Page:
This was back before the internet, back before cell phones, even before fax machines. My parents typed letters on blue onionskin paper, then sent them via airmail. There was no way to look up references and no background checks from the HomeAway company. We packed our valuables into a locked closet, printed out instructions for the care of the cats, and caught a cheap charter flight to Paris, hoping for the best. It always worked out, though some years better than others. There were the lifelong friends we made with the people whose homes we exchanged for ours, like the Lamontagnes, gourmets to the core, whose pantry filled with jars of homemade quince jam and pork rillettes was rival to our own.
On the other end of the spectrum were the shady characters who used our Brooklyn house and Volkswagen Rabbit while we got their marbleclad apartment in Nice, their white Mercedes convertible, and their National Front pamphlets next to a loaded gun in their bedside table. We came home to find the odometer of the car disconnected, the wineglasses broken, and the cat gone. We never did figure out what happened, but always wondered if the mezuzahs on our doors sparked the sabotage.
Meanwhile, behind all the closed doors of our house exchanges, my mother, an incorrigible snoop, opened high cupboards and poked around closets, hoping for menorahs, seder plates, yarmulkes—looking for a clue, any indication of kindred spirits. Sometimes a bookshelf revealed a volume of translated Philip Roth or Saul Bellow, which led to speculation and a little spark.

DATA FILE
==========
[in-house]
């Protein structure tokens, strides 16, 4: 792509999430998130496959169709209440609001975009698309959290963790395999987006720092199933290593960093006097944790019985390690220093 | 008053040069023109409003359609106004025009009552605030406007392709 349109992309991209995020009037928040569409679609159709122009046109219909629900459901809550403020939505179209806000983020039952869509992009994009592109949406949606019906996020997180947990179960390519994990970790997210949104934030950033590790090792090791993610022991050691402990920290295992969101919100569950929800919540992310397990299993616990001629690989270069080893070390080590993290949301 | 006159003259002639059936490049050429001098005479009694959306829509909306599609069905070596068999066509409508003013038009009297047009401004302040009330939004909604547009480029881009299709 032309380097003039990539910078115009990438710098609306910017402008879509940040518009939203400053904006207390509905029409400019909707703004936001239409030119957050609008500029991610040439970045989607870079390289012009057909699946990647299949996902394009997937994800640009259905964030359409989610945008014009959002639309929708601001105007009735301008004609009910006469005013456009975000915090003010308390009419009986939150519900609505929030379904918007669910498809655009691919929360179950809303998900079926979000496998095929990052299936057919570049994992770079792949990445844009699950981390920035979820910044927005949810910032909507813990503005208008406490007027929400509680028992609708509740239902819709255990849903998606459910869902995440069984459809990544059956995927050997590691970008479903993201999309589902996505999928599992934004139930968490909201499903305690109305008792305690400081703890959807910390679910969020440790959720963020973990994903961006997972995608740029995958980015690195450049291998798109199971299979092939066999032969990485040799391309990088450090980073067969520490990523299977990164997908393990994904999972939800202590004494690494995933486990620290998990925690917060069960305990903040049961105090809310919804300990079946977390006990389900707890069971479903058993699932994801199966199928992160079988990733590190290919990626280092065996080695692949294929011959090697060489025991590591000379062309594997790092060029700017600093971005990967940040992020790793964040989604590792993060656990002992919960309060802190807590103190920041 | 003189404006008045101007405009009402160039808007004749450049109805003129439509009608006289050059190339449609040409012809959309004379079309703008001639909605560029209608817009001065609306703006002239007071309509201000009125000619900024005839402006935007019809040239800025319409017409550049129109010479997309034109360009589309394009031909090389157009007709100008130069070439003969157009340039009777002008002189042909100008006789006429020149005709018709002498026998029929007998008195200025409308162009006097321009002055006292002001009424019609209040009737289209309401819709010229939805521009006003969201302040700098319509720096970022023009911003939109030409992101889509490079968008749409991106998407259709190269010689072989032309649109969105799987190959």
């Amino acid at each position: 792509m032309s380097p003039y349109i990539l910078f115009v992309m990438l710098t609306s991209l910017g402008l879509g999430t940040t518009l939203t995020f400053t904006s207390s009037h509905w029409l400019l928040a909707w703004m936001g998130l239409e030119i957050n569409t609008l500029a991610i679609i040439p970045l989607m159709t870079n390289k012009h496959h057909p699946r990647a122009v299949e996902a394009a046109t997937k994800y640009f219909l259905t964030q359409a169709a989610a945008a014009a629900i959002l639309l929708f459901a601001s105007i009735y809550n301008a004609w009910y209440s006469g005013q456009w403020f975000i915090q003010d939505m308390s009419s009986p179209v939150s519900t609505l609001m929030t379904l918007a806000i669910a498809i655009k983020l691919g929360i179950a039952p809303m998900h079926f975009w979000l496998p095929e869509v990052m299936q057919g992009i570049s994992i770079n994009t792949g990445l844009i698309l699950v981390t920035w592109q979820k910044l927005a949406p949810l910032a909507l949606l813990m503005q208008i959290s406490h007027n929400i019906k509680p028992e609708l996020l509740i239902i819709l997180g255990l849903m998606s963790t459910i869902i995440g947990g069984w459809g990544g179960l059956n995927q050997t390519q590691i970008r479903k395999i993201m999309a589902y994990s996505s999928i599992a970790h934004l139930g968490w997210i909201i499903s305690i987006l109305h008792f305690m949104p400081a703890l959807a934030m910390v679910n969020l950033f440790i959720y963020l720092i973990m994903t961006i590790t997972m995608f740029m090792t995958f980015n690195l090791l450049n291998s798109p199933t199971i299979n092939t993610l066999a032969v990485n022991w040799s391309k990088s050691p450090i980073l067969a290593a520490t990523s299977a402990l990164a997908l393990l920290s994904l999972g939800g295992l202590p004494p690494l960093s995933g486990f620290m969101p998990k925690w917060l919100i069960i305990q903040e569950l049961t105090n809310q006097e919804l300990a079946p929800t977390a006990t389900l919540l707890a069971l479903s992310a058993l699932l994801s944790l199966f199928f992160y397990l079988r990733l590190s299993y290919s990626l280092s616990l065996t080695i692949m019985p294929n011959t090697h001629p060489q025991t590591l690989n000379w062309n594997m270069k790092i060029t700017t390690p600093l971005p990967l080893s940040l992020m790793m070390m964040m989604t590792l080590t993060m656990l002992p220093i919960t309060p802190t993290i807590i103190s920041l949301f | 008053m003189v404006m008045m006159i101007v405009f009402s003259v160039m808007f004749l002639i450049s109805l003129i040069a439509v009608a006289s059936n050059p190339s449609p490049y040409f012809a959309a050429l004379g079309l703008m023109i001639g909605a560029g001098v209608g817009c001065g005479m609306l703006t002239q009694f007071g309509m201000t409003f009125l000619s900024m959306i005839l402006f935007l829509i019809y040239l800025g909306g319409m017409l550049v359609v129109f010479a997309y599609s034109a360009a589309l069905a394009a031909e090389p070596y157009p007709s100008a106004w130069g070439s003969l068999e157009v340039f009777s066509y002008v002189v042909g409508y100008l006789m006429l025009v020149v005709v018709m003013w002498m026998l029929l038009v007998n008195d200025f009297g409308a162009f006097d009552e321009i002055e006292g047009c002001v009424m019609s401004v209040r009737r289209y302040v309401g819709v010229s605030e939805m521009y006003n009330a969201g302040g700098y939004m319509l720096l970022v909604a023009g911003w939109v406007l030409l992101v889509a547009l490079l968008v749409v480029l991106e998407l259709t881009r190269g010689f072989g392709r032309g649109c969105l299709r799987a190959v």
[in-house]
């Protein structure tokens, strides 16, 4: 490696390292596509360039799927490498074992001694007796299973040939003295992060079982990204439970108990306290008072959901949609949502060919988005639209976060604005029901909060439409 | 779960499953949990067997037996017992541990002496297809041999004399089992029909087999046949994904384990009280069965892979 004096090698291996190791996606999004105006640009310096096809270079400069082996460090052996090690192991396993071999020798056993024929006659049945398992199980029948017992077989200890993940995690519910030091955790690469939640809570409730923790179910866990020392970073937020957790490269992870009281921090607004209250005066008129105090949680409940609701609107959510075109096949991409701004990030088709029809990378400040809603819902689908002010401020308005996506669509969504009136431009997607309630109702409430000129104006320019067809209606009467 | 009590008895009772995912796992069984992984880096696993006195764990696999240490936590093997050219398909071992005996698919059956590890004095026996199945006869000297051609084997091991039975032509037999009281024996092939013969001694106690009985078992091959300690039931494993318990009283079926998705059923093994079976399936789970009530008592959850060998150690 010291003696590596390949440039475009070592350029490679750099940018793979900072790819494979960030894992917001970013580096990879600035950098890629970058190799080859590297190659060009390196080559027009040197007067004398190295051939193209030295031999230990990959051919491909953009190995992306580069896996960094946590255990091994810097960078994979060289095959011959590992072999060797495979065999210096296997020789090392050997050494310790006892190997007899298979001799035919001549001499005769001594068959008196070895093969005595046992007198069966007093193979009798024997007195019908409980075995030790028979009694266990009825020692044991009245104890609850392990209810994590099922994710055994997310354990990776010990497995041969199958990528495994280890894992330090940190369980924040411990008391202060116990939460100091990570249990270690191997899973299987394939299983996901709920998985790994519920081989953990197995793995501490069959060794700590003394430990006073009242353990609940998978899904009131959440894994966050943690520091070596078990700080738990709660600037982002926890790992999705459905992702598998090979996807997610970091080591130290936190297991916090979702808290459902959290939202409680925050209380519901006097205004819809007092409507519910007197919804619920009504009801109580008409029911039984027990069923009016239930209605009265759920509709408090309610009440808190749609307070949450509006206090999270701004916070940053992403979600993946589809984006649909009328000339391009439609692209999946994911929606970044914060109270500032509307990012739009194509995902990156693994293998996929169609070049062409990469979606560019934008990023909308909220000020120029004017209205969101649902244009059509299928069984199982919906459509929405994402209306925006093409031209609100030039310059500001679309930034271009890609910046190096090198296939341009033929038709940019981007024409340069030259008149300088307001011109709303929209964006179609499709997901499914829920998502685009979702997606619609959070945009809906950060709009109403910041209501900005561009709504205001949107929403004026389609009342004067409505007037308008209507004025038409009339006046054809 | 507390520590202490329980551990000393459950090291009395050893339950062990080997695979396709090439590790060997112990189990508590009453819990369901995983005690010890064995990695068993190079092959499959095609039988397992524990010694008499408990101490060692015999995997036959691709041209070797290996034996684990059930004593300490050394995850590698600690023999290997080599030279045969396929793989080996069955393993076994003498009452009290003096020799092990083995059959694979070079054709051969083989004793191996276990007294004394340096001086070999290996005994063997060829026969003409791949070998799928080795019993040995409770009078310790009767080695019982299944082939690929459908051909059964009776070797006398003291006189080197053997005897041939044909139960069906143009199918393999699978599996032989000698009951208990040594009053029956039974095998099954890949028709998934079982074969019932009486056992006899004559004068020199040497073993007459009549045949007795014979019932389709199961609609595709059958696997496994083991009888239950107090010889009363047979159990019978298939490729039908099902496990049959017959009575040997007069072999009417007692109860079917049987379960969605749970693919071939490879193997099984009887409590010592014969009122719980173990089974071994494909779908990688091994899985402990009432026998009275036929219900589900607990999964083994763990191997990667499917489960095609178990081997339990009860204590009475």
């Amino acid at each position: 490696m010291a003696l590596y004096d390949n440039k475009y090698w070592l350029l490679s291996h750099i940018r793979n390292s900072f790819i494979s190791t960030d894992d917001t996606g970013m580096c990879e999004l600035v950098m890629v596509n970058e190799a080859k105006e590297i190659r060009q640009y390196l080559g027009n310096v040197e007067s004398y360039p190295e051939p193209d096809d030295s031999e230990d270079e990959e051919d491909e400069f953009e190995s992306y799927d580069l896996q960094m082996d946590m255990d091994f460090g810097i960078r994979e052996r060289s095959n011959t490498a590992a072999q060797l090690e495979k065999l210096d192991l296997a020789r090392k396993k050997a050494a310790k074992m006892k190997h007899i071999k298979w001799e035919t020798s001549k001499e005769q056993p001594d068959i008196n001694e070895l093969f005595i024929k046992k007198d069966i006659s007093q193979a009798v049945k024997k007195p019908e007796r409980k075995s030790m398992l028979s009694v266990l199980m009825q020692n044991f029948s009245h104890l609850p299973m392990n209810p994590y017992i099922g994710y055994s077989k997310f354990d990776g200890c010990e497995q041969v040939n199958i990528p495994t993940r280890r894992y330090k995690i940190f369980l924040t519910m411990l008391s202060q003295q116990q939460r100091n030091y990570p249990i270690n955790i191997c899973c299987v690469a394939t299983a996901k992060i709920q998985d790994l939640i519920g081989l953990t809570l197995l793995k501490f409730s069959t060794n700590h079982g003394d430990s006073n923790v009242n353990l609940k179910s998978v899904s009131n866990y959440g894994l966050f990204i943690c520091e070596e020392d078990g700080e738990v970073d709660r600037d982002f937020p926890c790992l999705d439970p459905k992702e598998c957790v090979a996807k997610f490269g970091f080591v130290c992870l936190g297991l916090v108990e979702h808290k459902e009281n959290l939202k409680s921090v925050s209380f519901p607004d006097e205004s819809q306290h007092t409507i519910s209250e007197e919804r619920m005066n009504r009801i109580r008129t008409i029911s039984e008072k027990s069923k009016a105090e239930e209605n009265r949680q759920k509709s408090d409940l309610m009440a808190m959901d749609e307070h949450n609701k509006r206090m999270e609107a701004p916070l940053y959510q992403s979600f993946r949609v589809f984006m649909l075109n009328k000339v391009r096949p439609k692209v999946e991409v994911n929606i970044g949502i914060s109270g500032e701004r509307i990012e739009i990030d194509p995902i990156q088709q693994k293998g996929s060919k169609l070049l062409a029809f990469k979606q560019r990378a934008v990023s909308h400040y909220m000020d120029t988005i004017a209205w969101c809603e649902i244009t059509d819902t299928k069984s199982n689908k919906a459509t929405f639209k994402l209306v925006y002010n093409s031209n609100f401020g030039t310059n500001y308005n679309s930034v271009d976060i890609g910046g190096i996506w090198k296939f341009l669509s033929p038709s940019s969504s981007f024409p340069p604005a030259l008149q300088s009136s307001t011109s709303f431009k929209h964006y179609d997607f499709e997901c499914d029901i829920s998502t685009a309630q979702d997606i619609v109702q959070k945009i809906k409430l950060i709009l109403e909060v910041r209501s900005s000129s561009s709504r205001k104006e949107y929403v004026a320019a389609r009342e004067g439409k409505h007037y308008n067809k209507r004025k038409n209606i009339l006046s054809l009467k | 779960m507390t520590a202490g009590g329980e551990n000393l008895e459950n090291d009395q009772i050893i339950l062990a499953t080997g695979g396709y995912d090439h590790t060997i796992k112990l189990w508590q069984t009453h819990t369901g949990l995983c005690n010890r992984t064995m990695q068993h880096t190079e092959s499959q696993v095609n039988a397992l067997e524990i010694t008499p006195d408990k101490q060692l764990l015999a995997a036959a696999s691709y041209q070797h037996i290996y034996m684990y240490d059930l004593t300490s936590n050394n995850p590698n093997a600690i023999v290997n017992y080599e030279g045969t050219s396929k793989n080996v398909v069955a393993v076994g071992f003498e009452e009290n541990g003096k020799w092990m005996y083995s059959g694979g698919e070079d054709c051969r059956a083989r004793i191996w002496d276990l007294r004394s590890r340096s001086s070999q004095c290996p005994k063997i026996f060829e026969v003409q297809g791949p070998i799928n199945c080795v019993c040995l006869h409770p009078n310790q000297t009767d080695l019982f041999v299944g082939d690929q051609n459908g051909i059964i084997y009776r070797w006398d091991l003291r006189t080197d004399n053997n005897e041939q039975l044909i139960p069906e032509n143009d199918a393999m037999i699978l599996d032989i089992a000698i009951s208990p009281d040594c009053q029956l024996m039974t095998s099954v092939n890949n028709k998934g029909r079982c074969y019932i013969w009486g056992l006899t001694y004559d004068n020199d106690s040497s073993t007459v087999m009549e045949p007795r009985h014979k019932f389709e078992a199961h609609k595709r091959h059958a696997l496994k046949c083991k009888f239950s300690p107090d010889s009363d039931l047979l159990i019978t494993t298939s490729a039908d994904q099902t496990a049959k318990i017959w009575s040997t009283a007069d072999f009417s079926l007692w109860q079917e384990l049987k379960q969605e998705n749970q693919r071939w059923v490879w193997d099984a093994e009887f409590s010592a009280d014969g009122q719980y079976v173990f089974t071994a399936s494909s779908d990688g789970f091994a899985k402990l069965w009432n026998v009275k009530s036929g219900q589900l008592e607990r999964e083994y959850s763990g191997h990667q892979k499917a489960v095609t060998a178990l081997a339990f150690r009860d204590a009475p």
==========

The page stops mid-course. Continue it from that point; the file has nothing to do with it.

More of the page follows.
Our true connection to the French was through our mutual obsession with the food—learning about it, exploring it, and preparing lavish feasts with it. When we weren’t cooking, we were planning the next meal, chasing the daily markets from small town to even smaller town, reveling in the figs, the sausages, the incredible cheeses we couldn’t get at home.
We also went to fancy restaurants. It was my dad’s quest to eat in every Michelin-starred restaurant in France, and he came pretty close, despite getting lost along the way. Pre-GPS, losing our way on tiny country roads was just a normal part of the journey to a meal. When my kindergarten teacher asked me what I did with my parents every August in France, I said, “First we get lost, then we have lunch.”
That cute reply was the original title for this book. But as I cooked and wrote down my recipes, I realized that I wasn’t lost anymore. I knew where I was going with every recipe. They’re quirky and personal, streamlined and practical, seasoned with a dose of Brooklyn moxie to augment all that buttery haute cuisine
. Yes, there are times I might meander down a seemingly dead end of harissa gougères
only to end up with a buoyant soufflé
(page 34). I always find my way because, really, I’m not going very far. It’s all right there, rooted in my New York–Jewish–Francophile DNA. And my cooking ends up playfully and unmistakably French. At our house, the conversation might be in English, but dinner’s in French.
Copyright © 2020 by Melissa Clark. All rights reserved. No part of this excerpt may be reproduced or reprinted without permission in writing from the publisher.